Do you remember the childhood nursery rhyme, “Mary, Mary Quite Contrary”? It went like this:
Mary, Mary quite contrary / How does your garden grow?/ With silver bells and cockle shells/ And pretty maids all in a row.
This catchy little nursery rhyme reminds me of how a small business grows. I’m not referring to growth strategies but rather how entrepreneurs decide their business growth goal. If someone were to ask how your business grows, would you be as quick on your feet as Mary to respond quickly and with some forethought?
The truth for most small business entrepreneurs is that business growth is somewhat ad hoc. It’s somewhat of a mystery. When asked about business growth goals, entrepreneurs respond in a variety of ways, including “do better than we did last year” or “double what we did last year”. This seemingly unplanned, off the cuff response doesn’t come from a casual attitude about business growth, but rather from not having a foundation from which to set realistic, strategic growth goals.
While obtaining my MDE (Management Development of Entrepreneurship) at UCLA Anderson School of Business, I had the good fortune of studying under Professors Yvonne Randle and Eric Flamholtz. In addition to their work at UCLA, they own a consulting firm that allows them to work with companies like Starbucks and Jamba Juice to create a framework for entrepreneurs to be more prepared to grow their business.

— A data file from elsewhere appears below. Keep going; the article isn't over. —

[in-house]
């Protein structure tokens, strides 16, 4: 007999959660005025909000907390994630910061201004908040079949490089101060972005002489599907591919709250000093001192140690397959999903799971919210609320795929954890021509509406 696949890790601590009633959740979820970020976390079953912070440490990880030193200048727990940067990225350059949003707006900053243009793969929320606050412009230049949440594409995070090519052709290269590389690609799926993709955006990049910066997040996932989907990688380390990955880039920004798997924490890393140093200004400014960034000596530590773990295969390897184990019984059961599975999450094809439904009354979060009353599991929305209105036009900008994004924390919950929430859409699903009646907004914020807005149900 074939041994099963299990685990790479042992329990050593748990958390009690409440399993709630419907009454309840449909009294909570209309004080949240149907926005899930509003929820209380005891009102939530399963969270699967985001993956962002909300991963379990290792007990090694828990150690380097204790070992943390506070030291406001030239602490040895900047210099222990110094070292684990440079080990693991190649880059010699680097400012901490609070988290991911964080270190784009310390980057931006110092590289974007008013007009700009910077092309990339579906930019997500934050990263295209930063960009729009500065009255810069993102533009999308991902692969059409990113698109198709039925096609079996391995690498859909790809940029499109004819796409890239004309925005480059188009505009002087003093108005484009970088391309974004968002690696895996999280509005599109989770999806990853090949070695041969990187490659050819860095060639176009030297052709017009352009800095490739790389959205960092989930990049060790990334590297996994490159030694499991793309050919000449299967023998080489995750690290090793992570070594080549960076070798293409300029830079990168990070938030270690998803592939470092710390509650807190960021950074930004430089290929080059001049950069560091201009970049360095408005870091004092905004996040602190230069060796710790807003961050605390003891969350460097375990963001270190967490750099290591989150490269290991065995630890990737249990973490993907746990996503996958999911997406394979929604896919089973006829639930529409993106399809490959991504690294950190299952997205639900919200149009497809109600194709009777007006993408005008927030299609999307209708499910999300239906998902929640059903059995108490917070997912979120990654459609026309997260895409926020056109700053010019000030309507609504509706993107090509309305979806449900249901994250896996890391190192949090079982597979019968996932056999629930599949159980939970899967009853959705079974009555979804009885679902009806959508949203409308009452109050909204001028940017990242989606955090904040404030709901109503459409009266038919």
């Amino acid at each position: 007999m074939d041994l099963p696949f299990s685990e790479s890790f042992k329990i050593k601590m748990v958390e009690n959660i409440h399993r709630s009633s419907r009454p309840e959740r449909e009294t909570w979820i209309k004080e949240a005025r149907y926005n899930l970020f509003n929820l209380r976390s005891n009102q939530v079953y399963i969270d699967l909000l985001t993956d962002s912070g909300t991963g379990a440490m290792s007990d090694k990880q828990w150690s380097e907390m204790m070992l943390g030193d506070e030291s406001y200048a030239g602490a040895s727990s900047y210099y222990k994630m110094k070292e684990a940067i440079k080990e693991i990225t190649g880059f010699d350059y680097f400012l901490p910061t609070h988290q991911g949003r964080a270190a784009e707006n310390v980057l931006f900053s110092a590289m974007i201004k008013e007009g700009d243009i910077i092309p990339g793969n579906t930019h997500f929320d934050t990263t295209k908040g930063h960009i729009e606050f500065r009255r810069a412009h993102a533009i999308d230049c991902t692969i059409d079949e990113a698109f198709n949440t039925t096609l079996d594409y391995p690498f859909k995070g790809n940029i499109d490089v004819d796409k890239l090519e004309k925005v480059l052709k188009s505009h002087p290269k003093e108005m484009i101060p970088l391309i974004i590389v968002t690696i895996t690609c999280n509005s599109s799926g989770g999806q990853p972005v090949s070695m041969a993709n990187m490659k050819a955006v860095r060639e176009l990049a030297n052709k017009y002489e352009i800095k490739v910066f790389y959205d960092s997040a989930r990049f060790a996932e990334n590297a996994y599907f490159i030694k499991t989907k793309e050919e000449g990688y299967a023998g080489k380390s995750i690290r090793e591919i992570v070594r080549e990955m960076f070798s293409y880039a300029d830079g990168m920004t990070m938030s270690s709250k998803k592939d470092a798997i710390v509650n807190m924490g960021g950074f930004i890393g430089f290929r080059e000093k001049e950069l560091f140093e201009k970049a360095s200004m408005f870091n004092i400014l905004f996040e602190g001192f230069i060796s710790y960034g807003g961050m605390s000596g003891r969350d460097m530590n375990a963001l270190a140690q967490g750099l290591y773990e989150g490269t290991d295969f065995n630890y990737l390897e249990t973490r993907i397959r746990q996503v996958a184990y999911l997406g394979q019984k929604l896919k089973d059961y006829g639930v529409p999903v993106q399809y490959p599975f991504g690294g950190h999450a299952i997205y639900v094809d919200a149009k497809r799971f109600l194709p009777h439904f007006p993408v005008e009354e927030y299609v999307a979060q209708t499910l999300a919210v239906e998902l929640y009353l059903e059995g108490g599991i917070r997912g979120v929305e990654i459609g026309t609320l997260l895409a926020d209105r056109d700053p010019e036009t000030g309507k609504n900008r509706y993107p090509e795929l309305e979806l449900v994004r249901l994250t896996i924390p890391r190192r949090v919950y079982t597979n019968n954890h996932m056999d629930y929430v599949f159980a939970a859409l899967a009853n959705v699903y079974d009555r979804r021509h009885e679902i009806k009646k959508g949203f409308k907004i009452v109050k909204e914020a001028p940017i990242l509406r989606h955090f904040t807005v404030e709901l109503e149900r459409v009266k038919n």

Based on their work with a variety of organizations, Prof. Randle and Flamholtz identified 5 rates of growth for small business firms. (From Growing Pains…Transitioning from an Entrepreneurship to a Professionally Managed Firm by Eric Flamholtz & Yvonne Randle)
- Less than 15% annually – Although many may consider this rate rather unspectacular, a firm will double its size in five years while growing at a 15% rate.
- 15 – 25% annually – Rapid growth
- 25 – 50% annually – Very rapid growth
- 50 – 100% annually – Hypergrowth
- Greater than 100% annually – Light-speed growth
Although rapid growth and hypergrowth rates are very appealing to the always-optimistic entrepreneur, it’s good to note that such growth rates can create more problems for an entrepreneurial firm. Rapid growth can make it difficult to keep up with the infrastructure needed to support that growth and a business can actually choke on it’s own growth.
Isn’t it nice to have some guidelines from which to be intentional in planning your business growth? The next time someone ask how your business grows, like Mistress Mary, you can answer with great conviction.